option 100 will plot a 2 * n2 scheme of an item pool: every item a small rectangle, filled if it would be answered correct. The scheme is what the item pool might look like for a particular student having known mastery. In fact this scheme will be generated as one big simulated test; therefore the number corret will most of the times not exactly match the assumed mastery. This option is not available in the regular applet # 1 above.
option 101 will plot 2 * n schemes of simulated tests of n items, mastery assumed known. This option is not available in the regular applet # 1 above.
option 102 will plot 2 * n schemes of simulated tests of n items, mastery assumed known, items ordered. This option is not available in the regular applet # 1 above.
option 103 Same as 102, except given mastery is changed randomly for every new item simulated either +0.05 or -0.05.
With options 100 to 103 the width parameter determines the number of pixels width/height of every items. The minimum is 2 pixels, Java's fillpolygon will not plot rectangles on less then 2 pixels width.
This kind of scheme has been used in projects and publications since the early eighties (first year in dentistry and in law, University of Amsterdam, to inform students on the chance aspects of the tests they would have to sit that year, so they would be able to better prepare themselves or to better interpret their own results compared to those of their fellow students, see 4.3 in Voorthuis and Wilbrink (1987 html)
Here you will find another, older, version of the module 1 applet’ advanced version, based on the class SPA_DoBinomial dedicated to the binomial / the generator only. SPA_DoBinomial is the class that takes care of (most) everything that is input or output, including plotting of distributions. SPA_DoBinomial uses the class SPA_Basics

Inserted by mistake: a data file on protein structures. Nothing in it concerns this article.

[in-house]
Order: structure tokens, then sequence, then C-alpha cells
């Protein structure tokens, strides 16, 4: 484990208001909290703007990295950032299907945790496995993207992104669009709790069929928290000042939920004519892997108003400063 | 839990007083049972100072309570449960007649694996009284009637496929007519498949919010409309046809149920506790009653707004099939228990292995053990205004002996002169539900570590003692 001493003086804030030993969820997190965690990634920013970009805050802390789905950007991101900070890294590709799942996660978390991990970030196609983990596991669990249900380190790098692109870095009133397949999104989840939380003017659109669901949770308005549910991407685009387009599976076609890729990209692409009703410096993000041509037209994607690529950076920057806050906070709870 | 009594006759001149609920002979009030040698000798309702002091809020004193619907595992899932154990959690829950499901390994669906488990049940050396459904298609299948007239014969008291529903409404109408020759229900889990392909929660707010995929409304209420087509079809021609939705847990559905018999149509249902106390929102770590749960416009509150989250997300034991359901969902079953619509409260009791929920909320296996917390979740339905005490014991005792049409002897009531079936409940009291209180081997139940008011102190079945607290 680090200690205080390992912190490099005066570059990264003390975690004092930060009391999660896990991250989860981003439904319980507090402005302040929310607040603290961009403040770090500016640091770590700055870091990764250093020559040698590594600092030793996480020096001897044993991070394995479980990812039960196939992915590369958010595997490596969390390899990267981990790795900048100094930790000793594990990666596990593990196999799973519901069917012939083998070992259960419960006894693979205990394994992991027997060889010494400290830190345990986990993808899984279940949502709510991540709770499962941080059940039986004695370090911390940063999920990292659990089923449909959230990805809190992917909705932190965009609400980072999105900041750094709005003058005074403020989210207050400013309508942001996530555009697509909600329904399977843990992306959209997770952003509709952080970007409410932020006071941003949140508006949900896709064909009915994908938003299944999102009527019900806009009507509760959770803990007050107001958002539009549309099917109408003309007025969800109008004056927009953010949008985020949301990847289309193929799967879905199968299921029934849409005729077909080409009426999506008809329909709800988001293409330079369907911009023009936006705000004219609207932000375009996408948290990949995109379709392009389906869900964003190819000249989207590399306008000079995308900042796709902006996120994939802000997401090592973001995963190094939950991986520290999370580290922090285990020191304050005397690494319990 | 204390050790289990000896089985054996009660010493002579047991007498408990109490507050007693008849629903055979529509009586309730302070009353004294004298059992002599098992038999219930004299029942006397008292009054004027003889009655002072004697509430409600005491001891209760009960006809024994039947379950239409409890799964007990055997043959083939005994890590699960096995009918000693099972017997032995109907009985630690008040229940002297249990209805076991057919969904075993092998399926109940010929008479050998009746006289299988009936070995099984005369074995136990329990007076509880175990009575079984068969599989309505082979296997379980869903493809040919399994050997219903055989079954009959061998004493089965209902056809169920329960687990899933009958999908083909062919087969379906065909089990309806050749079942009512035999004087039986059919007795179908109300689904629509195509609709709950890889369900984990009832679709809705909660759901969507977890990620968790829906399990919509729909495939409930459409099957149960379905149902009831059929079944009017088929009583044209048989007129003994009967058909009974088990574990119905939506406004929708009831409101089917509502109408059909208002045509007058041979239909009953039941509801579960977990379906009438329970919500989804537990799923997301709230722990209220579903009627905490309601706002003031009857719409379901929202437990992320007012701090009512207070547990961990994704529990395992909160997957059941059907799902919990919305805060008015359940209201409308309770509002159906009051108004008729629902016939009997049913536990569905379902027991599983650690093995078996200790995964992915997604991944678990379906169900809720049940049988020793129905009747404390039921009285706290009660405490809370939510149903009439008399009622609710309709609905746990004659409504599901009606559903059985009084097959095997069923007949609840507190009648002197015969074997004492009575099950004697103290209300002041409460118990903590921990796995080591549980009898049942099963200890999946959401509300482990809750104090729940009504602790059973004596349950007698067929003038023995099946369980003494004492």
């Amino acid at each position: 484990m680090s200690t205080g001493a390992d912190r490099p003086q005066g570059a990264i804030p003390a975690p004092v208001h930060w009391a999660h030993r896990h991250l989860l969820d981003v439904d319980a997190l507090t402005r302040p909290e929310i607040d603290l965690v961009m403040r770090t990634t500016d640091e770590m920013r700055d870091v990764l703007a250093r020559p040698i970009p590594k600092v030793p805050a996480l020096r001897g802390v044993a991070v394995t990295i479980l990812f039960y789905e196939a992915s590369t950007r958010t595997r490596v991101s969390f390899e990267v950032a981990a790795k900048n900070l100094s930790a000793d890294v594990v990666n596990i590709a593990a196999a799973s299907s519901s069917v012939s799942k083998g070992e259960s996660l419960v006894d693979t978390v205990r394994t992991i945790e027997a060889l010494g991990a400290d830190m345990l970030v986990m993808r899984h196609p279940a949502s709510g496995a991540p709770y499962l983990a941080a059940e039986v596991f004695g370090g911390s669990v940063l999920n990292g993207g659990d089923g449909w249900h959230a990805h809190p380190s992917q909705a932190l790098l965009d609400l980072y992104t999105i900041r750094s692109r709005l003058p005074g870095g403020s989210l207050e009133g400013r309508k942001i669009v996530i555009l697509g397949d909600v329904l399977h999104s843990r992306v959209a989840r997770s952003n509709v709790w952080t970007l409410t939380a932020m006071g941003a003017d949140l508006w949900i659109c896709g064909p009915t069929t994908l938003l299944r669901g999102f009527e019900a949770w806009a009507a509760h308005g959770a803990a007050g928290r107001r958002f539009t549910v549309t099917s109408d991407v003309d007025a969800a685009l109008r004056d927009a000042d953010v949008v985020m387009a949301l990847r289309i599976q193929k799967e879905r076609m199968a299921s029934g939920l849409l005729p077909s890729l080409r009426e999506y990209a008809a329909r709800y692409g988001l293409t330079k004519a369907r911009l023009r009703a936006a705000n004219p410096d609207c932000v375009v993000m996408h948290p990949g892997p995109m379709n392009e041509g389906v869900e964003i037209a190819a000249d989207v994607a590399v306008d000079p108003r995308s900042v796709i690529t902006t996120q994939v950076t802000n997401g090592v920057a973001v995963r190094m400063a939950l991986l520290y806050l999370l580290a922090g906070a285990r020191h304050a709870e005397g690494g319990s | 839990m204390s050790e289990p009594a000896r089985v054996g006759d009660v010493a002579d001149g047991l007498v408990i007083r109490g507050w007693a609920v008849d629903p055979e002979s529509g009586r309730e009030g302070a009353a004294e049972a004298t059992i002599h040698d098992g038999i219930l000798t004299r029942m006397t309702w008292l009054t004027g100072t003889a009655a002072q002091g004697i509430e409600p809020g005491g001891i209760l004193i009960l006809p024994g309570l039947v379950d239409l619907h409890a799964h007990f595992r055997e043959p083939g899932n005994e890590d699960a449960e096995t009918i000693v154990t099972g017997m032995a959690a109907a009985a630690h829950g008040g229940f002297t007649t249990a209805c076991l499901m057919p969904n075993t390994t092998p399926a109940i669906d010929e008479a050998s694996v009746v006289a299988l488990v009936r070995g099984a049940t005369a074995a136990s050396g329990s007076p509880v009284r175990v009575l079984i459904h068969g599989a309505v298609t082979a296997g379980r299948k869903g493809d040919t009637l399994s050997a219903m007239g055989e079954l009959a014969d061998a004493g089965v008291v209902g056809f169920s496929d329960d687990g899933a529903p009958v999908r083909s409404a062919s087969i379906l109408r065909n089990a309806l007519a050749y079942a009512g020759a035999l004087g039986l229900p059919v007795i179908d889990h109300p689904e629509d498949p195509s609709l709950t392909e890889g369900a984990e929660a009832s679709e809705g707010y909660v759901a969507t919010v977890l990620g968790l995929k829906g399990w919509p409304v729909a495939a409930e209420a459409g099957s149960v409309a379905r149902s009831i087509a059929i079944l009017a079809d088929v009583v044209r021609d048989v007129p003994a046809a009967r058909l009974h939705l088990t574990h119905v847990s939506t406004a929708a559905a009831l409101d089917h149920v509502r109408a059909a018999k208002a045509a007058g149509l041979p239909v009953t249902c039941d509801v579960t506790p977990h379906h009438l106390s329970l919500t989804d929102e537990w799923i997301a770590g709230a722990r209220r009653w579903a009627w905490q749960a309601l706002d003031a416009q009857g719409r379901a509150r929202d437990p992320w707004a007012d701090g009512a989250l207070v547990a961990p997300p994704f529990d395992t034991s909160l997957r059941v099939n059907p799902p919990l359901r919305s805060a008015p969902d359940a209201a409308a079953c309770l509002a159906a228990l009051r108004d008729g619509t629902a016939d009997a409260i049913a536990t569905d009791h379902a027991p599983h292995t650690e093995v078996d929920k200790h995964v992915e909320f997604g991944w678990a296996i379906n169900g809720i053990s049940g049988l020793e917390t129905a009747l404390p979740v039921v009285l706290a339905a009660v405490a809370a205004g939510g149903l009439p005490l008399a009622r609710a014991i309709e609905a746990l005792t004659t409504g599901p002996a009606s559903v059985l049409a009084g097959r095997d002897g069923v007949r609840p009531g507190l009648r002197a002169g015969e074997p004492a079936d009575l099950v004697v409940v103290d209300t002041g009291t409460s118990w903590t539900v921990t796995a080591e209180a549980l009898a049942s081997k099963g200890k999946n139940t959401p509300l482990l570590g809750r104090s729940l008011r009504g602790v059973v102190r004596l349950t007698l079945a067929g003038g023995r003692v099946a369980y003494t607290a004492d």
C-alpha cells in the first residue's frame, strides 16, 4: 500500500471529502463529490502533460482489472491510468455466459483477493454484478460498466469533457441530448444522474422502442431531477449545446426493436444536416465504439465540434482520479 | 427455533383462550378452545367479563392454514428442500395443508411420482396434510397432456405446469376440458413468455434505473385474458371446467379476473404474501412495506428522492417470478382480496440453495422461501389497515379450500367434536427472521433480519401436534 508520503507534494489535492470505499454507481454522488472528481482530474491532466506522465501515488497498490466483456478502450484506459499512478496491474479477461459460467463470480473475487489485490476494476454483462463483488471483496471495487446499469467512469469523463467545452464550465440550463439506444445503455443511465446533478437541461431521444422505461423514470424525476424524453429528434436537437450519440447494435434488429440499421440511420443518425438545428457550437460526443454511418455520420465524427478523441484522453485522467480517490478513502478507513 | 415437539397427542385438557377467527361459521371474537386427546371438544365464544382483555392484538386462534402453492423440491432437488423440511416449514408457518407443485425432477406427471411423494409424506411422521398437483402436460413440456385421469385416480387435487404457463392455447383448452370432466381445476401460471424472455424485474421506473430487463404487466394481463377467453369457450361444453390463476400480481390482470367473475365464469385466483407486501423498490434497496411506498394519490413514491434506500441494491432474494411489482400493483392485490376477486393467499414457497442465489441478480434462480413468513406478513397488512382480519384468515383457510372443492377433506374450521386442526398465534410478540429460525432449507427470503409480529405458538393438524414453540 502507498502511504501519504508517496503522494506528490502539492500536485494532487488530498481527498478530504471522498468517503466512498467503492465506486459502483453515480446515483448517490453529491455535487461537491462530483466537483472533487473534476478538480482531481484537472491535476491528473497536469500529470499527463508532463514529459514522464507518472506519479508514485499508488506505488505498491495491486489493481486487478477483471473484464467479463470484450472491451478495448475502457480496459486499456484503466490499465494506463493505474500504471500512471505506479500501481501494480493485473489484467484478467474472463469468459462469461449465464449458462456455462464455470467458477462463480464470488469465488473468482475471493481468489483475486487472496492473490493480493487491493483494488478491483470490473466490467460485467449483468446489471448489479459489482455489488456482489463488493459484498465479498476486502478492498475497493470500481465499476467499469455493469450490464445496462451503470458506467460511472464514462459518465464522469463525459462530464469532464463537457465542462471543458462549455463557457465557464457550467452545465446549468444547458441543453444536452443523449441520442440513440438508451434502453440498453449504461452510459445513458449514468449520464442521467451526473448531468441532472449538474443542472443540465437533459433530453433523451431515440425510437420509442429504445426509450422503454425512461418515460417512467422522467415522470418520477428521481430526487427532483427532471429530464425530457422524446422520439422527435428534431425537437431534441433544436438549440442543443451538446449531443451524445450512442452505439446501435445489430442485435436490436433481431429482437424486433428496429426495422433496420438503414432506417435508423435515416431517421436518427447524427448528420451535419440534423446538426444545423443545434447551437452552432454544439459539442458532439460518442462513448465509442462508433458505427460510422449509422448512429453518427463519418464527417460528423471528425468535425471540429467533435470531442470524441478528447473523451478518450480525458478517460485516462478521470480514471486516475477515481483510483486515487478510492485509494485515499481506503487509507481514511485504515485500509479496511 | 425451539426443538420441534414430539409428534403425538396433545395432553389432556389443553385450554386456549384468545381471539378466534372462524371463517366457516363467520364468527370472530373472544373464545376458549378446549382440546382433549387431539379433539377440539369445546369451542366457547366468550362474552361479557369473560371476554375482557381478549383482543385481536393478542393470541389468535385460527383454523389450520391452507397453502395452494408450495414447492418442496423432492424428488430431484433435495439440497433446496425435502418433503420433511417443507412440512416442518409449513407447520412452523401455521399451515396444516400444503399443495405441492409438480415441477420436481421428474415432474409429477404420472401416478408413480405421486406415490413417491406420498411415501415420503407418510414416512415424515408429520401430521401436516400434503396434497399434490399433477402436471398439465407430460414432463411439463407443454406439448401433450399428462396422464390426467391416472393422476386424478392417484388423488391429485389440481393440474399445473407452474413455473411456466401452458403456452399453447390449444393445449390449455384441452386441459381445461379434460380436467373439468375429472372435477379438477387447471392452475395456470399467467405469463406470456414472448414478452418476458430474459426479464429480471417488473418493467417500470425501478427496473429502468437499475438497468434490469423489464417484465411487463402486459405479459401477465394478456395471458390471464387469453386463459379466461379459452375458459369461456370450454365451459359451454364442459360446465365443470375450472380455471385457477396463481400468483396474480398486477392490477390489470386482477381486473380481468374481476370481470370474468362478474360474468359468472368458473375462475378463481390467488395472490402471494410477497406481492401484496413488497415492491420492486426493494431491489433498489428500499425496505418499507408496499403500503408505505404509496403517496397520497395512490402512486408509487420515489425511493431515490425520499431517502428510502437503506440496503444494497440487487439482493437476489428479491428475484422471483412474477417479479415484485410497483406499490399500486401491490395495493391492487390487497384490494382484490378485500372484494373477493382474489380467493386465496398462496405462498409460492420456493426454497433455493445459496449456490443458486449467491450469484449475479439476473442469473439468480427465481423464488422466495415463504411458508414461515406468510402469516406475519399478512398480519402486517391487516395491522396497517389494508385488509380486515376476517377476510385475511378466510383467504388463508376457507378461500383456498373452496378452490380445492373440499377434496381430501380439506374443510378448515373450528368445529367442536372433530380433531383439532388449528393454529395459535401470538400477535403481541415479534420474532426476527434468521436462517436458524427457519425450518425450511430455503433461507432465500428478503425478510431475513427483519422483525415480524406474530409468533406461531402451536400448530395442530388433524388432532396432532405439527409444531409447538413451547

If you come across an applet that is not functioning properly, please mail me. It is not possible always to check all applets for unintended consequences of changes in classes. As this is a project in progress, such changes are made on a routine basis.
Applets are known to work correctly under:
Internet Explorer under Windows XP
Firefox 1.0.7 under Windows XP
Safari 1.2 under MacOSX 10.3.9
FireFox 188.8.131.52 under MacOSX 10.3.9
It might be the case that the applets do not open properly in browsers under Windows, or in browsers other than Safari under MacOS X: the applet field remains gray or blank.
In module chapters original applets have been replaced with screenshots; therefore applet problems should not hinder readers of the SPA project. Readers not able to use the applets in their browser, and yet willing to do so, may contact me, if preferences of the browser pertaining to Java do not seem to be the problem.
Information about Java, and applets in particular:
MacOS X: There is a problem with Java versions 1.4 for browsers other than Safari. See http://javaplugin.sourceforge.net/Readme.html; http://developer.apple.com/documentation/Java/Conceptual/Java131Development/deploying/chapter_3_section_5.html; simile.mit.edu/repository/ misc/java_embedding_plugin/readme.rtf
MacOS X: Opera, version 8.5, produces 'java.lang.UnsupportedClassVersionError: Spa_BinomialApplet (Unsupported major.minor version 48.0)
MacOS X: Internet Explorer 5.2 for Mac, [preferences: enable Java on; cookies: never ask; web content: enable plug-ins on] produces 'java.lang.UnsupportedClassVersionError: Spa_BinomialApplet (Unsupported major.minor version 48.0)
Windows: Java Applet plug-in makes it possible for your computer (including Windows¨ XP, Me, NT, 2000, 98, or 95) to run applets in your browser. http://www.mcdonalds.com/search/help/plug_play/sunmicro.html